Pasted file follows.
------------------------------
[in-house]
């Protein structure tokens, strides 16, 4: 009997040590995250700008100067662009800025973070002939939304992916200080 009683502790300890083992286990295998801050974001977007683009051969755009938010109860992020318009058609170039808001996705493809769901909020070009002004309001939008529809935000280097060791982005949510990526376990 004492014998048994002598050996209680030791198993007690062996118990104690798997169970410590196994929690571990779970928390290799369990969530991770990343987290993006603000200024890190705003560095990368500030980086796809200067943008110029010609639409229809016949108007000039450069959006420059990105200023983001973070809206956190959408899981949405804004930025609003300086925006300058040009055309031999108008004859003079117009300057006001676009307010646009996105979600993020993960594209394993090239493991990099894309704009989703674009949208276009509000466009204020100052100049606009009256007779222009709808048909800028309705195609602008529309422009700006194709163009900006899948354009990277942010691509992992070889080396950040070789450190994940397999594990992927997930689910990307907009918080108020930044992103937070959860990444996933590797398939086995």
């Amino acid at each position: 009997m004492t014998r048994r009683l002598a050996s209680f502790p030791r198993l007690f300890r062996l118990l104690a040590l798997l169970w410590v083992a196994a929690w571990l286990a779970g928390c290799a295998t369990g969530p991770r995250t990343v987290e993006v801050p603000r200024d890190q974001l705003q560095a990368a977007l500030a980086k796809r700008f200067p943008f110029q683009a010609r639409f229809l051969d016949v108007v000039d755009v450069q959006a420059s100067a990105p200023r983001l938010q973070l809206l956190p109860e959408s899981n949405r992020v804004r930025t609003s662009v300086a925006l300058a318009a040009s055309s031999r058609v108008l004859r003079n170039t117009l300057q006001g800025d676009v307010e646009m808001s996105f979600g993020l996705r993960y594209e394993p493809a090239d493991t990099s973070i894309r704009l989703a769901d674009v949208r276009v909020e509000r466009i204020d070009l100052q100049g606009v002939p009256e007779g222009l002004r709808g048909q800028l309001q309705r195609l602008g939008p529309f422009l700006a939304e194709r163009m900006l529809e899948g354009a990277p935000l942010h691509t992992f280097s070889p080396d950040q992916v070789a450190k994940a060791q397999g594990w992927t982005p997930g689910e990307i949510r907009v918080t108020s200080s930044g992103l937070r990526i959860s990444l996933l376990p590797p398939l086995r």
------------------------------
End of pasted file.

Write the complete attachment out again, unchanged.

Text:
[in-house]
């Protein structure tokens, strides 16, 4: 009997040590995250700008100067662009800025973070002939939304992916200080 009683502790300890083992286990295998801050974001977007683009051969755009938010109860992020318009058609170039808001996705493809769901909020070009002004309001939008529809935000280097060791982005949510990526376990 004492014998048994002598050996209680030791198993007690062996118990104690798997169970410590196994929690571990779970928390290799369990969530991770990343987290993006603000200024890190705003560095990368500030980086796809200067943008110029010609639409229809016949108007000039450069959006420059990105200023983001973070809206956190959408899981949405804004930025609003300086925006300058040009055309031999108008004859003079117009300057006001676009307010646009996105979600993020993960594209394993090239493991990099894309704009989703674009949208276009509000466009204020100052100049606009009256007779222009709808048909800028309705195609602008529309422009700006194709163009900006899948354009990277942010691509992992070889080396950040070789450190994940397999594990992927997930689910990307907009918080108020930044992103937070959860990444996933590797398939086995």
């Amino acid at each position: 009997m004492t014998r048994r009683l002598a050996s209680f502790p030791r198993l007690f300890r062996l118990l104690a040590l798997l169970w410590v083992a196994a929690w571990l286990a779970g928390c290799a295998t369990g969530p991770r995250t990343v987290e993006v801050p603000r200024d890190q974001l705003q560095a990368a977007l500030a980086k796809r700008f200067p943008f110029q683009a010609r639409f229809l051969d016949v108007v000039d755009v450069q959006a420059s100067a990105p200023r983001l938010q973070l809206l956190p109860e959408s899981n949405r992020v804004r930025t609003s662009v300086a925006l300058a318009a040009s055309s031999r058609v108008l004859r003079n170039t117009l300057q006001g800025d676009v307010e646009m808001s996105f979600g993020l996705r993960y594209e394993p493809a090239d493991t990099s973070i894309r704009l989703a769901d674009v949208r276009v909020e509000r466009i204020d070009l100052q100049g606009v002939p009256e007779g222009l002004r709808g048909q800028l309001q309705r195609l602008g939008p529309f422009l700006a939304e194709r163009m900006l529809e899948g354009a990277p935000l942010h691509t992992f280097s070889p080396d950040q992916v070789a450190k994940a060791q397999g594990w992927t982005p997930g689910e990307i949510r907009v918080t108020s200080s930044g992103l937070r990526i959860s990444l996933l376990p590797p398939l086995r």